Small Gems: Sonic Boom

I have a weakness for video game adaptations. About 95% of them are terrible, but I tend to at least look into them, just out of curiosity. Personally, the best one I’ve seen is the first Mortal Kombat movie, which is just delightful.

Recently, out of curiosity, I started watching Sonic Boom, the latest television adaptation of the Sonic the Hedgehog games. I’ve never really played the games, though I’m familiar with them and their world.

Sonic_Boom_-_Characters

The show is an easy-going sitcom version of the games: brash hero Sonic the Hedgehog (Roger Craig Smith) uses his incredible super speed to battle the evil (or at least very childish and petty) Dr. Eggman (Mike Pollock), defending his small island home from the Doctor’s robot armies. Assisting him are his best friend and sidekick Miles “Tails” Prower (Colleen O’Shaughnessy), a technologically-inclined young fox who can fly by spinning his twin tails like a helicopter; Knuckles the Echidna (Travis Willingham), a super-strong, but none-too-bright bruiser; Amy Rose (Cindy Robinson), a sweet-but-bossy pink hedgehog whose two great loves are Sonic and her trademark giant hammer; and TV-original Sticks (Nika Futterman), a paranoid feral badger who generally gets the best lines and who is cuter than should be allowed.

It’s not a brilliant show by any means; the plots are generally familiar, the writing’s often lazy, and the endings in particular tend to be kinda weak. A few episodes stood out as real clunkers. On the plus side, the individual episodes are short (eleven minutes, packaged in sets of two), so even the bad ones don’t really stick in the craw.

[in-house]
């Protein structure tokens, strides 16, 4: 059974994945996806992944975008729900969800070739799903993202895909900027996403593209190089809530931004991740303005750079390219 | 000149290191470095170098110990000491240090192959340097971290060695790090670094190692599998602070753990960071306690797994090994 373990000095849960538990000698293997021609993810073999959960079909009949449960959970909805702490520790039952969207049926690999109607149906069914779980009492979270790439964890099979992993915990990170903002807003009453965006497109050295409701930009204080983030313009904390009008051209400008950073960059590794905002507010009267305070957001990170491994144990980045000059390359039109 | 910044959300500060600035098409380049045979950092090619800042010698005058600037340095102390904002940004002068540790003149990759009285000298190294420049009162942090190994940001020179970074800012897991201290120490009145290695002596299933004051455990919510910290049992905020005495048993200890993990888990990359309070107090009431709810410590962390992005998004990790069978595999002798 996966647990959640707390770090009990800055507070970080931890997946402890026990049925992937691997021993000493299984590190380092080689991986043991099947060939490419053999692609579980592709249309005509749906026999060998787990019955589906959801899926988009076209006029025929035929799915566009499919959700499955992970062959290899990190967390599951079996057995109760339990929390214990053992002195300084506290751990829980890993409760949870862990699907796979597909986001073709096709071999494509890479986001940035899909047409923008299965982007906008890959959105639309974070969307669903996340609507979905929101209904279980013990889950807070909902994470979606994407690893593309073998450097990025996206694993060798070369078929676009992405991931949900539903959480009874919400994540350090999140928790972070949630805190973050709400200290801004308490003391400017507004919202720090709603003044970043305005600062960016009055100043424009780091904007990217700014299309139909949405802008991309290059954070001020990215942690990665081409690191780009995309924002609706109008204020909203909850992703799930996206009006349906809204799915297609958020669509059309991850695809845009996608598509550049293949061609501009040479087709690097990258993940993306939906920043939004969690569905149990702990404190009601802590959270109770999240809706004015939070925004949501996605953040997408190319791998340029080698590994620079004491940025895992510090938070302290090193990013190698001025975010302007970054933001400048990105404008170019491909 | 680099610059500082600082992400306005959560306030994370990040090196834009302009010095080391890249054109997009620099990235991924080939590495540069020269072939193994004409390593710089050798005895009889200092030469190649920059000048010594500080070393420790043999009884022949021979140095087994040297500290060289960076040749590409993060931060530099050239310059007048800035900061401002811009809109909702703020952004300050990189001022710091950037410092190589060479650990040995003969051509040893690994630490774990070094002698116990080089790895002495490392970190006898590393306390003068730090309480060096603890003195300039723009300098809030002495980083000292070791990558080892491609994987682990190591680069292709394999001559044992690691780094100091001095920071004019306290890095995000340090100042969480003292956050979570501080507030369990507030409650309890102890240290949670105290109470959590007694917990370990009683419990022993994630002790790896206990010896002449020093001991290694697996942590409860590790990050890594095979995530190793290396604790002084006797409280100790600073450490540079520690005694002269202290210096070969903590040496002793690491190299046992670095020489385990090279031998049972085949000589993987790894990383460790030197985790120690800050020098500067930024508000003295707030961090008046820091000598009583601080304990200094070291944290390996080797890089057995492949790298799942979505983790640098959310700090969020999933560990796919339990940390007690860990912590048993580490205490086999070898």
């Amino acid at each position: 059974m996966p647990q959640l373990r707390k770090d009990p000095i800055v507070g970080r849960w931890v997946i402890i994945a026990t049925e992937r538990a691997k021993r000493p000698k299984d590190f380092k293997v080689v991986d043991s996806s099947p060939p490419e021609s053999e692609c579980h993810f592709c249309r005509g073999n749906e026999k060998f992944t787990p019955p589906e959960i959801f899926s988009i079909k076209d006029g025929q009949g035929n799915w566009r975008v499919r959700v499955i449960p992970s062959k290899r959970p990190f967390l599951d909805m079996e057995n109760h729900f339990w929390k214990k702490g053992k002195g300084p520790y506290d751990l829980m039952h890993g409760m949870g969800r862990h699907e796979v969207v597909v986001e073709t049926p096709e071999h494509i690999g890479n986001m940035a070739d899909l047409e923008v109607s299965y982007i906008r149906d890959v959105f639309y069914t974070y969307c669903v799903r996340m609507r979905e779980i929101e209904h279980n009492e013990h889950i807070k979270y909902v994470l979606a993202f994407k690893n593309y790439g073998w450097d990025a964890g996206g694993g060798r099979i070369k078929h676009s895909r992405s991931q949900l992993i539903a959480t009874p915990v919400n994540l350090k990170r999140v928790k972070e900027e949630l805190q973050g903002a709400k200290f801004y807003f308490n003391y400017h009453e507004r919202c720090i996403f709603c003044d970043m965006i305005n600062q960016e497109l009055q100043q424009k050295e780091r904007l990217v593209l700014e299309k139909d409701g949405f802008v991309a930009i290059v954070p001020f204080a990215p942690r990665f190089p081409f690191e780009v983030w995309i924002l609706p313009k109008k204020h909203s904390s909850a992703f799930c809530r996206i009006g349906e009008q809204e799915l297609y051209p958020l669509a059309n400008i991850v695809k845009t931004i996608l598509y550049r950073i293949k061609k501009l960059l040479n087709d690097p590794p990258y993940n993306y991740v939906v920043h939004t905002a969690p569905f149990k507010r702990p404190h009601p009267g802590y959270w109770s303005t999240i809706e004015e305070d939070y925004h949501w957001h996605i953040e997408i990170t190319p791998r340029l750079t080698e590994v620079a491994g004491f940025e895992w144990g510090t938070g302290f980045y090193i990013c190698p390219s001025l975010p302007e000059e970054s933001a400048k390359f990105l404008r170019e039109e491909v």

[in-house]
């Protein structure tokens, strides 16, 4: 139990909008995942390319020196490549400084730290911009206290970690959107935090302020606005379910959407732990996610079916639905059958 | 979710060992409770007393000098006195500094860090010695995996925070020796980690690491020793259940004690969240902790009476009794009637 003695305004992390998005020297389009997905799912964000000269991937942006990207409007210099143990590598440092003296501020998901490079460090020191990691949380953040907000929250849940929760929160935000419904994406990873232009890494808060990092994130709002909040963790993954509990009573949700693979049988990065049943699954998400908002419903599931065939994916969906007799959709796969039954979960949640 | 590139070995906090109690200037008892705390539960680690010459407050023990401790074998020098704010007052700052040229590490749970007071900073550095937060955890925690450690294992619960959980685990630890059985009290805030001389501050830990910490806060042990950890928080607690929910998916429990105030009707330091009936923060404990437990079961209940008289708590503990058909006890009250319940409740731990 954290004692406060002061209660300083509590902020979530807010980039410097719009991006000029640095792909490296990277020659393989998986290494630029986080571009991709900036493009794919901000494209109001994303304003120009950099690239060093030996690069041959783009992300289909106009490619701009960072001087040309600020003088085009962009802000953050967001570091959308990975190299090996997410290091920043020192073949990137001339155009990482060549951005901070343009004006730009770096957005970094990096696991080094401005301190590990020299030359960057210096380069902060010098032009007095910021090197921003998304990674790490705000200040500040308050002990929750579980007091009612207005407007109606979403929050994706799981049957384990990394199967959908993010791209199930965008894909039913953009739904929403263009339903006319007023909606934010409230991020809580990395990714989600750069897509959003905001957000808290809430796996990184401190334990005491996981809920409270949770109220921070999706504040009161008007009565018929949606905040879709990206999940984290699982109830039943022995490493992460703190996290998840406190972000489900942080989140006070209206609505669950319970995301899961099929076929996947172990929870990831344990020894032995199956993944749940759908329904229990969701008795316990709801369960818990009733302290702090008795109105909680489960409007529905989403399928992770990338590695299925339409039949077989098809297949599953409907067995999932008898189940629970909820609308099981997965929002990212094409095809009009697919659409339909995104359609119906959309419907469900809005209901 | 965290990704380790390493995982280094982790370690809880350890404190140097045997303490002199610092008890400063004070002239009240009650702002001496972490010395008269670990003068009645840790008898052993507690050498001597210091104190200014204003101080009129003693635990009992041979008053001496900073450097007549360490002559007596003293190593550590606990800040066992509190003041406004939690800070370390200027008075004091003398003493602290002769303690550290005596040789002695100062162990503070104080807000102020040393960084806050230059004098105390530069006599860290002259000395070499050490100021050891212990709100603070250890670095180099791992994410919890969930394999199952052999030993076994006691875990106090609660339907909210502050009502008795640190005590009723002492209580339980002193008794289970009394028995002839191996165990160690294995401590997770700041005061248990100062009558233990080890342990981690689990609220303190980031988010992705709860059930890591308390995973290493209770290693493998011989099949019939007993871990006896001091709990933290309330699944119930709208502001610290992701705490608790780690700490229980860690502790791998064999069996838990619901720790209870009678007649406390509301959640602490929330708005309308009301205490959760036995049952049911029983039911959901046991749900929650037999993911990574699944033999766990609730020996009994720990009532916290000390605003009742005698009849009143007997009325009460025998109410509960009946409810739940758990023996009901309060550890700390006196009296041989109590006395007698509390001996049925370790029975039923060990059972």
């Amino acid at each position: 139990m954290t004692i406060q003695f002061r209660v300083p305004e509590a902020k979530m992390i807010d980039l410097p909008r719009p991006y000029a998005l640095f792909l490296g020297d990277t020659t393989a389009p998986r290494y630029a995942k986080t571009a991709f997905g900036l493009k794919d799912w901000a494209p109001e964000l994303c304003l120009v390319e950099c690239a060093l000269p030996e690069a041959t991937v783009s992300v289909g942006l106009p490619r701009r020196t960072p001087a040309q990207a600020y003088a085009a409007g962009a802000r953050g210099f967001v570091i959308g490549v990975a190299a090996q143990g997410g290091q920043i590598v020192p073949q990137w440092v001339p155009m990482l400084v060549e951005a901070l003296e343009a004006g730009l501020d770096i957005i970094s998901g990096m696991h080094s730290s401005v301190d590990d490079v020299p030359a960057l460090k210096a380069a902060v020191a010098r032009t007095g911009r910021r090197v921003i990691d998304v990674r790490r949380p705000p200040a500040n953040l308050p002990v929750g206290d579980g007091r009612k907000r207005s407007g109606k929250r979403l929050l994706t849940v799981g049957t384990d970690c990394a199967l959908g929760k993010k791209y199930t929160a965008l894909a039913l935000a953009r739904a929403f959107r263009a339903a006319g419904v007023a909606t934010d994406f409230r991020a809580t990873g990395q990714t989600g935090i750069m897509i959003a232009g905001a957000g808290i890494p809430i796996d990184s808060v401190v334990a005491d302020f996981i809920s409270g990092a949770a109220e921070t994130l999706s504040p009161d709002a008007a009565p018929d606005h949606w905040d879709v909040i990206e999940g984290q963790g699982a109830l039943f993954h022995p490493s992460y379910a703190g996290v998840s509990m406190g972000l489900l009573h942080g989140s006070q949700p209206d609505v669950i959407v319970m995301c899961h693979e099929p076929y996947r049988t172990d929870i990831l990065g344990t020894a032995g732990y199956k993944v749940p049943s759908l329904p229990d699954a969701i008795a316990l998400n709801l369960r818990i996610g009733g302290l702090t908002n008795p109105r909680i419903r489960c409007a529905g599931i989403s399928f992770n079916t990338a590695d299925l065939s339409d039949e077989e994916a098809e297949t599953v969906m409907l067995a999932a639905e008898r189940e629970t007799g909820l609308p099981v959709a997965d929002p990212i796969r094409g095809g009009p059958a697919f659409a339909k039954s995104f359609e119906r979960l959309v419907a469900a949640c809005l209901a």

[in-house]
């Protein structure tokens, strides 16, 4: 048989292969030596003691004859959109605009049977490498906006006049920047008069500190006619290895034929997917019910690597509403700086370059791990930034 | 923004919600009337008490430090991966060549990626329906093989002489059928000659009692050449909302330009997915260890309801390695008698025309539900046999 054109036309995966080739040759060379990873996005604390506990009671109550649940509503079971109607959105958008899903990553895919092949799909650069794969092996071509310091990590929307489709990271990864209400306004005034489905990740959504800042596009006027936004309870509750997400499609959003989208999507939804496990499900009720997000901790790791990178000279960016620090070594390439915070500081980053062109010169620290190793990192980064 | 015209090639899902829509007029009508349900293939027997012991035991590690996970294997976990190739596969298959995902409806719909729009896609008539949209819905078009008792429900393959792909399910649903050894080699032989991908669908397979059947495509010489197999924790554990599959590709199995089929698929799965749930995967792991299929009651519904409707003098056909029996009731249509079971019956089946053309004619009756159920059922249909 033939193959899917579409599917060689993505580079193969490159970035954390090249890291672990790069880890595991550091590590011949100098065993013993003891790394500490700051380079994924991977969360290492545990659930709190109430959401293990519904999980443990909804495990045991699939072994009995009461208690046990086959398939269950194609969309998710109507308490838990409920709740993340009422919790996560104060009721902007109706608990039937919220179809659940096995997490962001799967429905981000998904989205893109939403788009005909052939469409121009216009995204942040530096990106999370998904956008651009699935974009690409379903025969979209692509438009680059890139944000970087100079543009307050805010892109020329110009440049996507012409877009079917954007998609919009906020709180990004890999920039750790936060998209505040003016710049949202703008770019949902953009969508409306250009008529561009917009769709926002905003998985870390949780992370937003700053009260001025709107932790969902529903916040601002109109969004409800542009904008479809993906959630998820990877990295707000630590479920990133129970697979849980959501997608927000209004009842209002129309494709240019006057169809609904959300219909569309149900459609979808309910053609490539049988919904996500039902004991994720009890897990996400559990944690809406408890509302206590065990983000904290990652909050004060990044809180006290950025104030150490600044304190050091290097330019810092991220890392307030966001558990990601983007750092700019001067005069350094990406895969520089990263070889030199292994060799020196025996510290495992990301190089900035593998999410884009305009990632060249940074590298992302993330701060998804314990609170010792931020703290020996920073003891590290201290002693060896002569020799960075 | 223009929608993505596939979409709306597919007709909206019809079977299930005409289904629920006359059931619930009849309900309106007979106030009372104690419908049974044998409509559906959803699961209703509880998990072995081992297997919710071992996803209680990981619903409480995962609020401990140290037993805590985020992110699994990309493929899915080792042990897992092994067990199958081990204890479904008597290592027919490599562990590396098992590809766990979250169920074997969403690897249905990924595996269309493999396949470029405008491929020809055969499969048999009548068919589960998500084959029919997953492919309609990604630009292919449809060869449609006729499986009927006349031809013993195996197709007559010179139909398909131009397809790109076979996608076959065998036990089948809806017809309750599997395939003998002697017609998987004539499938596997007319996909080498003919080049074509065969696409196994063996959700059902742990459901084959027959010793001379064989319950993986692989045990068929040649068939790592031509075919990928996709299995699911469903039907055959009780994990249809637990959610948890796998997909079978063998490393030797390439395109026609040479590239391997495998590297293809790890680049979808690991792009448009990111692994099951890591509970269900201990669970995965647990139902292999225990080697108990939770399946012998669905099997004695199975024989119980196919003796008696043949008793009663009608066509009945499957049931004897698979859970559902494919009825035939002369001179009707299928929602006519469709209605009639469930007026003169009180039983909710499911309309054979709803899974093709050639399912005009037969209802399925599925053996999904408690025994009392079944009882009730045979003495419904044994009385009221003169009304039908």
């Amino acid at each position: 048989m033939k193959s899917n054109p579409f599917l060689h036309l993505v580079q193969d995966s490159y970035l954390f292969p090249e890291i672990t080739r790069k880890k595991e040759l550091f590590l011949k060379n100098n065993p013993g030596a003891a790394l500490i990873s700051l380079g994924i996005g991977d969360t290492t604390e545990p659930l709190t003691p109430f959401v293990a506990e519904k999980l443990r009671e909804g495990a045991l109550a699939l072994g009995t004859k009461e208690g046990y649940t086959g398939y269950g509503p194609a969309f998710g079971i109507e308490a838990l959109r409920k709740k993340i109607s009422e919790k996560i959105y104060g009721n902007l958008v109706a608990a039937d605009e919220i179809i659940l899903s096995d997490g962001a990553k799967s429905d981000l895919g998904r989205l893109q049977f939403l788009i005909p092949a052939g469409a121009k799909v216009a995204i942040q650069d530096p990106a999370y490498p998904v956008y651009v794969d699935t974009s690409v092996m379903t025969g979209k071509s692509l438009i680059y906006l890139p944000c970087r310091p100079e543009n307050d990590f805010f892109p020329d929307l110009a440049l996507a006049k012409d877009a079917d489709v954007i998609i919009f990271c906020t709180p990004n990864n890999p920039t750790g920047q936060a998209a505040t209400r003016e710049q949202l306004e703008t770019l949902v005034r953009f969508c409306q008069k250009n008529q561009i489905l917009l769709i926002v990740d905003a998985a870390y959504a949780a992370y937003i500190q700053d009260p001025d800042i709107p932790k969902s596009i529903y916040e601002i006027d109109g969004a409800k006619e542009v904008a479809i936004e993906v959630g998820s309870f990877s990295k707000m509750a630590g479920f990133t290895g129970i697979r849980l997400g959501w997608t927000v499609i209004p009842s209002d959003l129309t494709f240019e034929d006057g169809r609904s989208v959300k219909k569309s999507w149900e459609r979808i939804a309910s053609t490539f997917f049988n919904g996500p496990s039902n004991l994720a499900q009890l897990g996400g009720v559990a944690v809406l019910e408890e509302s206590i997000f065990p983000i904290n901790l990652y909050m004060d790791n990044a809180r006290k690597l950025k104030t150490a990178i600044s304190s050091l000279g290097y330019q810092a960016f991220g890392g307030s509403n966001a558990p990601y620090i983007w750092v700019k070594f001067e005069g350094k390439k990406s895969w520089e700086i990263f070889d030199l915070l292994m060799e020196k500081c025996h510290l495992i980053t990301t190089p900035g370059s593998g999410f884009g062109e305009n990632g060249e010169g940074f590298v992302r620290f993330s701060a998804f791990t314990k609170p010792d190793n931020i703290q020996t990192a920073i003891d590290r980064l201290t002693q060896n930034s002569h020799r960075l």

But when the show is good, it’s very good. The cast is cute and charming, I personally found the rather basic CG animation to be kind of appealing, and, most importantly, the show is funny. Even lame episodes typically have at least a few bits that had me laughing out loud, and the good episodes are a riot. Like, one early episode had Tails invent a machine that could translate any language. Trouble was, it kept translating the subtext of what the characters said, much to everyone’s embarrassment (Sonic: “Don’t be offended, Sticks; Knuckles didn’t mean to think that.” Translation: “He’s not the sharpest tool in the shed.”). Another one had Eggman hiring Amy to redecorate his evil lair in the hopes of getting it featured on a magazine cover (Amy: “Is it so hard to believe that Eggman values my talents?” Sonic: “Well, yeah! Wait, that came out wrong”).

There’s not much depth to the show; it’s mostly the same morals that have been a staple of TV animation for generations: value your friends, be nice to others, work as a team, etc. However, I was delighted to find that at least two episodes actually took swipes at PC culture.

The first sees Sonic being the target of a ten-minute hate by the villagers for refusing to bring Knuckles’ annoying new friend along to a battle because “He’s just a guy” (unlike Sonic and his super-powered friends). After his comments become the subject of twenty-four hour news coverage, he’s forced to go through a humiliating sensitivity seminar. To apologize, he invites the guy along to the next battle, and subsequently is attacked again when the guy ends up getting hurt. Then when he calls the villagers out for their hypocrisy, they attack him for that (because he angrily referred to them as “You people,” which was insensitive). Sonic finally loses his temper and points out that he saves the village on a regular basis and that it’s idiotic for people to turn around and attack him for using moderately harsh language. Unfortunately, there’s a small gesture at the end towards the idea that the guy was heroic (because he warned Sonic of an impending attack), but the main thrust of the episode is clearly directed against the practice of treating minor insensitivity as a criminal offense.